Harry Reid will retire after leading Senate Democrats since 2005, but he has left no doubt as to his succession.

When Sen. Harry Reid (D-NV) announced his retirement on Friday morning, it was a shock to many in the media, not least because Reid and his staff had insisted that he was planning to seek reelection in the wake of a January injury that has left him near-blind in his right eye. But never one to leave the important decisions to others—or the voters, for that matter—Reid immediately anointed his chosen successors to the Senate leadership and the Nevada Senate seat that he first won in 1986.

For the leadership, Reid threw his support behind Caucus Vice Chair Chuck Schumer (NY), the third-ranking Democrat in the Senate, bypassing Minority Whip Dick Durbin (IL). Ever since an incredibly successful tenure as the chairman of the Democratic Senatorial Campaign Committee during the 2006 and 2008 elections, when Democrats gained fourteen Senate seats, Schumer has positioned himself to succeed Reid at the helm of the Democratic caucus. Durbin has already given his support to Schumer—who has garnered broad support from all sides of the caucus, from Joe Manchin (WV) to Kirsten Gillibrand (NY)—and will try to remain Whip. The only other potential contender, former Budget Chair and caucus #4 Patty Murray (WA), could challenge Durbin but a run against Schumer would likely be futile. So while Democrats will not vote until Reid leaves the Senate in January 2017, the leadership battle looks like it will be far more like Reid’s unanimous ascension in 2005 than the 24-23 nailbiter won by his predecessor, Tom Daschle (SD) over Chris Dodd (CT) in 1994.

And while his Senate seat will go before the voters in 2016, Reid has made his preference there clear as well: former Nevada Attorney General Catherine Cortez Masto. Masto who could face a number of current and former Republican state officials, including State Sen. Majority Leader Michael Roberson and ex-Lt. Gov. Brian Krolicki, both of whom were thought likely to challenge Reid. After President Obama won a clear victory over Mitt Romney in 2012, Nevada Republicans won big in 2014 on the coattails of tremendously popular Gov. Brian Sandoval, who would be the overwhelming favorite for the seat if he ran but seems uninterested. The brand of the state party is still questionable however, and Sandoval has faced a series of messy fights with Republicans in the legislature. But even without Sandoval, this should be Republicans’ best chance to pick up a Senate seat in 2016.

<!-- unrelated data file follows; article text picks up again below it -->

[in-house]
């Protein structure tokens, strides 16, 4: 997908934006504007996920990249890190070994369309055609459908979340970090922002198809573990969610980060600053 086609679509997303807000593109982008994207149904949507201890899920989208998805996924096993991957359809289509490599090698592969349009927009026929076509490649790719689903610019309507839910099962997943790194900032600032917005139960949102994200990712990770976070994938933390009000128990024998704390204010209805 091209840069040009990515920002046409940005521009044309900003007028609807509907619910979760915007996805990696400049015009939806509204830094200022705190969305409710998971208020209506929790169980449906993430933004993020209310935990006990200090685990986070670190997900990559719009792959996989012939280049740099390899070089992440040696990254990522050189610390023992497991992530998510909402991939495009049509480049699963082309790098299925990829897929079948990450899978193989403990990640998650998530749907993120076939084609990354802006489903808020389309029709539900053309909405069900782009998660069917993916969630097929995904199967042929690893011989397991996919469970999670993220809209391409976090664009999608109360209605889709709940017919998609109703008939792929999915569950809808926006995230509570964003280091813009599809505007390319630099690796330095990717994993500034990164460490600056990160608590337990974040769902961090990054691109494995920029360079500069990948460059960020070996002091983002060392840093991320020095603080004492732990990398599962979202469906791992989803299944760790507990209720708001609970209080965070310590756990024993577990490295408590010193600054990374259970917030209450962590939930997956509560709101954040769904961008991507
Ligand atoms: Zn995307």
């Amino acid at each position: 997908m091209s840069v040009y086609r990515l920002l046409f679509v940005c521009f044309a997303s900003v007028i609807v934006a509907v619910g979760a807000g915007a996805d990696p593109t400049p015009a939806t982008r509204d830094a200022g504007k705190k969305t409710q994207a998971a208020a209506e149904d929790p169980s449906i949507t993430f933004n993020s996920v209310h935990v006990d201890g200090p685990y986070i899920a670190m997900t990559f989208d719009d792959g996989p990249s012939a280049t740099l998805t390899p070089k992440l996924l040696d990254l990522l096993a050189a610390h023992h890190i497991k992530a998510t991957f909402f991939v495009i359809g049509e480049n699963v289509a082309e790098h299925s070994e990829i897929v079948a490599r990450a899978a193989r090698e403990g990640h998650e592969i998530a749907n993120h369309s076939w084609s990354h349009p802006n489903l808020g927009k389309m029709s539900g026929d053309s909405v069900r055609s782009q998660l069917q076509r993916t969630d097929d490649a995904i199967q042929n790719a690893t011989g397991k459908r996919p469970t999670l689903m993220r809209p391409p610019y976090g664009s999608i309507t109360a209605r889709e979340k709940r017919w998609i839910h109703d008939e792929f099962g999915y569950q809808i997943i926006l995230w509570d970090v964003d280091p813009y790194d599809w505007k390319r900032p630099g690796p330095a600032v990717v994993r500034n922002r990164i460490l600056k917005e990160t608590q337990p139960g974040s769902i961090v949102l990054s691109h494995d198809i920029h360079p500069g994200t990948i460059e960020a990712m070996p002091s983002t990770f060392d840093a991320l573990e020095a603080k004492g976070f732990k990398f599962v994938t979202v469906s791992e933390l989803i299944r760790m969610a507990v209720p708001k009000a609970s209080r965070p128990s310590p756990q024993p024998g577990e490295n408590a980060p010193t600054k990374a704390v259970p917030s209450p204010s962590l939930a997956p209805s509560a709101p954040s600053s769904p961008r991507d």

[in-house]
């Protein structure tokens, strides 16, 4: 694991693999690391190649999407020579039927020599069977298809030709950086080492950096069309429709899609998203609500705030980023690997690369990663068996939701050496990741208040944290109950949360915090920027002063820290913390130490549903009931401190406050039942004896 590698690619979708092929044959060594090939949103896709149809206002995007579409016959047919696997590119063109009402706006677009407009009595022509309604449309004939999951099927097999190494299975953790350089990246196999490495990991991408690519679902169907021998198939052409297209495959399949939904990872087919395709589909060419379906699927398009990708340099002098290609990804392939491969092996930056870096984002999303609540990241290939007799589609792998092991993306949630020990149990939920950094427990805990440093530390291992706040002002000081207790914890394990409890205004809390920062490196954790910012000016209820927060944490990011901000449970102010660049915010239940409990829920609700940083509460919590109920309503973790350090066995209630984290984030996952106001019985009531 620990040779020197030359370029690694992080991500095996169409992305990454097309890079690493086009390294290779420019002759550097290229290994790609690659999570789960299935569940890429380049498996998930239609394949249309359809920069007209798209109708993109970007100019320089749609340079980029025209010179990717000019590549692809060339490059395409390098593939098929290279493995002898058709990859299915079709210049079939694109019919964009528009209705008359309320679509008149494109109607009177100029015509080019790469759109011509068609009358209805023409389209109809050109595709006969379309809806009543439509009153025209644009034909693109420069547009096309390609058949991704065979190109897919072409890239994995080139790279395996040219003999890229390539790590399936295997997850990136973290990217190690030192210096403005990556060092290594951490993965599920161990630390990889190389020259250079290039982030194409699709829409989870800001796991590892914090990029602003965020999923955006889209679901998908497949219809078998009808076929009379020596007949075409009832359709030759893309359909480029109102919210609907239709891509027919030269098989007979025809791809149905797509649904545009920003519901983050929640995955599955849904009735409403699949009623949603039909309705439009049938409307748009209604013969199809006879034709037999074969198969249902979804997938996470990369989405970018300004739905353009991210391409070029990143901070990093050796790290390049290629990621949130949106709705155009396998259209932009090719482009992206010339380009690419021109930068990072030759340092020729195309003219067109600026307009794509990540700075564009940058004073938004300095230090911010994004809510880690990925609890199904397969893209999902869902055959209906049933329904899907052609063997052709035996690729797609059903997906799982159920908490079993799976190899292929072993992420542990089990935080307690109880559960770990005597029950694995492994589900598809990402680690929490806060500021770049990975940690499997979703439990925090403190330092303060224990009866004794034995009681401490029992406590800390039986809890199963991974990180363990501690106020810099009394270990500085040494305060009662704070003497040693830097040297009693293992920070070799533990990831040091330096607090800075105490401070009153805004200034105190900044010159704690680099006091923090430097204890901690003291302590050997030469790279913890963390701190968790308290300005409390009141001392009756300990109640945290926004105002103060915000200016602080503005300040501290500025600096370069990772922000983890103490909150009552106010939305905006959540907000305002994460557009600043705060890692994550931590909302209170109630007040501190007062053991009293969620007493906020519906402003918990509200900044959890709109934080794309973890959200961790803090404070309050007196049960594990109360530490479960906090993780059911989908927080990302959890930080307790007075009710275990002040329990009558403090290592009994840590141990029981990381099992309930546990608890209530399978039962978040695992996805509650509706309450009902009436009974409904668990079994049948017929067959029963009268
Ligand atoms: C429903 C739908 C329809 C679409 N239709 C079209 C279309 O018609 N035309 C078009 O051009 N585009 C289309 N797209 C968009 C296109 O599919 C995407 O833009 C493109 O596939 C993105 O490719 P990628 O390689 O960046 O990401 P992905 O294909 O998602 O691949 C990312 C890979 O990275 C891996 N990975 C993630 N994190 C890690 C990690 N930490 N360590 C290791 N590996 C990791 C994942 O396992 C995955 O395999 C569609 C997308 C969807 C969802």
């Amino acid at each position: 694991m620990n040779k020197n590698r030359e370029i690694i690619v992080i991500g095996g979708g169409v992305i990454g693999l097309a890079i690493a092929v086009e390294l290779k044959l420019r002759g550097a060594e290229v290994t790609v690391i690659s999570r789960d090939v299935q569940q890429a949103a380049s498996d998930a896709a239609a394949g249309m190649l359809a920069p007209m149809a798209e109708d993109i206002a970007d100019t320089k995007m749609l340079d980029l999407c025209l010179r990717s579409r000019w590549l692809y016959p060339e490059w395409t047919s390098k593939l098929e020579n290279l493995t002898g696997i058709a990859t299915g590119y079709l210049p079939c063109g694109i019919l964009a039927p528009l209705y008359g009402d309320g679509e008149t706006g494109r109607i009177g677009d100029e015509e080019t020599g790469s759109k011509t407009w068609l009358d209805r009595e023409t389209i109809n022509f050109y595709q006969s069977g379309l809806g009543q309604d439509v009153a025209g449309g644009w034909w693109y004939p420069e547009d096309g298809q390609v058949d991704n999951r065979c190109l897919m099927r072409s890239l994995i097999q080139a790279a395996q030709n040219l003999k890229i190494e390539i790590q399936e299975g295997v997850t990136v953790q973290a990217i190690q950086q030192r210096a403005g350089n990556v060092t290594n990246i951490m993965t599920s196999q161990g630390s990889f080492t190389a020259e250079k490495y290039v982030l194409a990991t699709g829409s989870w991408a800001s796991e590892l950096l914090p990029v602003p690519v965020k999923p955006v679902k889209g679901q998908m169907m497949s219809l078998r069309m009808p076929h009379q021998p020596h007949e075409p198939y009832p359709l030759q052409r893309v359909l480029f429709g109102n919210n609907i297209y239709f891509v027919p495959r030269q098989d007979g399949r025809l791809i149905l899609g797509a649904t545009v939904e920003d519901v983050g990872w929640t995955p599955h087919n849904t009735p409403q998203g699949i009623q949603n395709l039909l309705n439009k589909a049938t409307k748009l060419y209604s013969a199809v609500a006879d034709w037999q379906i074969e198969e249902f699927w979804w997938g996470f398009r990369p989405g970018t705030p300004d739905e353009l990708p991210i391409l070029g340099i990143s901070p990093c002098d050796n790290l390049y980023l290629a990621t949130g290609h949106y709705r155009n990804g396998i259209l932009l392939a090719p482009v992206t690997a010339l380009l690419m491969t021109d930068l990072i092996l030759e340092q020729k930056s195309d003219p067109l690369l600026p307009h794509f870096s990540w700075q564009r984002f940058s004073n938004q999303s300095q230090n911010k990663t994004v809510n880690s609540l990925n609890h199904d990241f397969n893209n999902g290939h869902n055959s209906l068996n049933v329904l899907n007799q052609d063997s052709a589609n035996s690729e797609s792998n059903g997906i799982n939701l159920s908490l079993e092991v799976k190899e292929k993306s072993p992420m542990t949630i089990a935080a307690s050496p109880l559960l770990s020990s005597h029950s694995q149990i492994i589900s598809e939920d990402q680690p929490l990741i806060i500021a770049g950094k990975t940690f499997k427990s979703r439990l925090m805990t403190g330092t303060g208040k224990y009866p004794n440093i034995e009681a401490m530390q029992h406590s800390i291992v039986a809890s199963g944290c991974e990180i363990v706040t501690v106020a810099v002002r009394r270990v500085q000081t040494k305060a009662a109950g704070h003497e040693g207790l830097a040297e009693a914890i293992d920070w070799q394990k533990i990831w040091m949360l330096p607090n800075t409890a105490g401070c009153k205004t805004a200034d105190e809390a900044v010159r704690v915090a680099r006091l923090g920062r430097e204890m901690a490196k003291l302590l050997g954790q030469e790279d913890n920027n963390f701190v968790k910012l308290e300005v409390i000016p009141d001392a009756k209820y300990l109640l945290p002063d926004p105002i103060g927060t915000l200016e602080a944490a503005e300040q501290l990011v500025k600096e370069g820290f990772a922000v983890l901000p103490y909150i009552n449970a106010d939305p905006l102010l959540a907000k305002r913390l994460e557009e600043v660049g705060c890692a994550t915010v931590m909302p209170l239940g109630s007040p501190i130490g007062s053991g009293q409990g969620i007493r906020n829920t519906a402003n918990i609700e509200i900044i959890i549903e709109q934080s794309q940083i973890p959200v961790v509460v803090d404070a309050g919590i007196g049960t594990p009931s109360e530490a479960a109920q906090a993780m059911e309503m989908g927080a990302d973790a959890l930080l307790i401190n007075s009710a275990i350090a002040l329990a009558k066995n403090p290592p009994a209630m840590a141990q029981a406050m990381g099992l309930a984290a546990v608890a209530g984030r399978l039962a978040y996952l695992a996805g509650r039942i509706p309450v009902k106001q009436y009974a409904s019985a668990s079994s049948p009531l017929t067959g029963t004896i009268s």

Reid’s retirement was only the last bit of Senate news from an action-packed week. Sen. Dan Coats (R-IN) announced his retirement, followed by no fewer than five of the Indiana’s seven Republican congressmen expressing interest in succession. One of them was Coats aide and former state party chair Eric Holcomb, who took the plunge a few days after his boss’s announcement. On the Democratic side, Indiana has been a rough slog (with the exception of Sen. Joe Donnelly’s upset win over controversial Republican Richard Mourdock in 2012) since President Obama’s surprise victory in 2008. Ex-Sen. Evan Bayh, however, would be a formidable nominee. Bayh retired unexpectedly in 2010, but still holds $10 million in his campaign accounts and has not ruled out a return. Even Bayh would probably be an underdog; the rest of the Democratic bench is quite weak and would be even further in the hole.

Finally, Rep. Patrick Murphy (D-FL) announced a run for Marco Rubio’s Senate seat; Rubio has pledged to not seek reelection if, as seems quite likely, he enters the presidential sweepstakes. Murphy won an impressive twenty-point victory in 2014 in a district where Mitt Romney narrowly defeated President Obama, but will face a tough race against either Rubio or a wide bench of statewide Republican officials led by state CFO Jeff Atwater. He may also have to face a primary challenge from the left in firebrand Rep. Alan Grayson. But given that Murphy entered Congress by defeating Rep. Allen West, he may be more adept at countering Grayson’s campaigning style than most.

Published by JP Meredith

John Meredith is a contributor to The Politic from New York, NY. Contact him at john.meredith@yale.edu.

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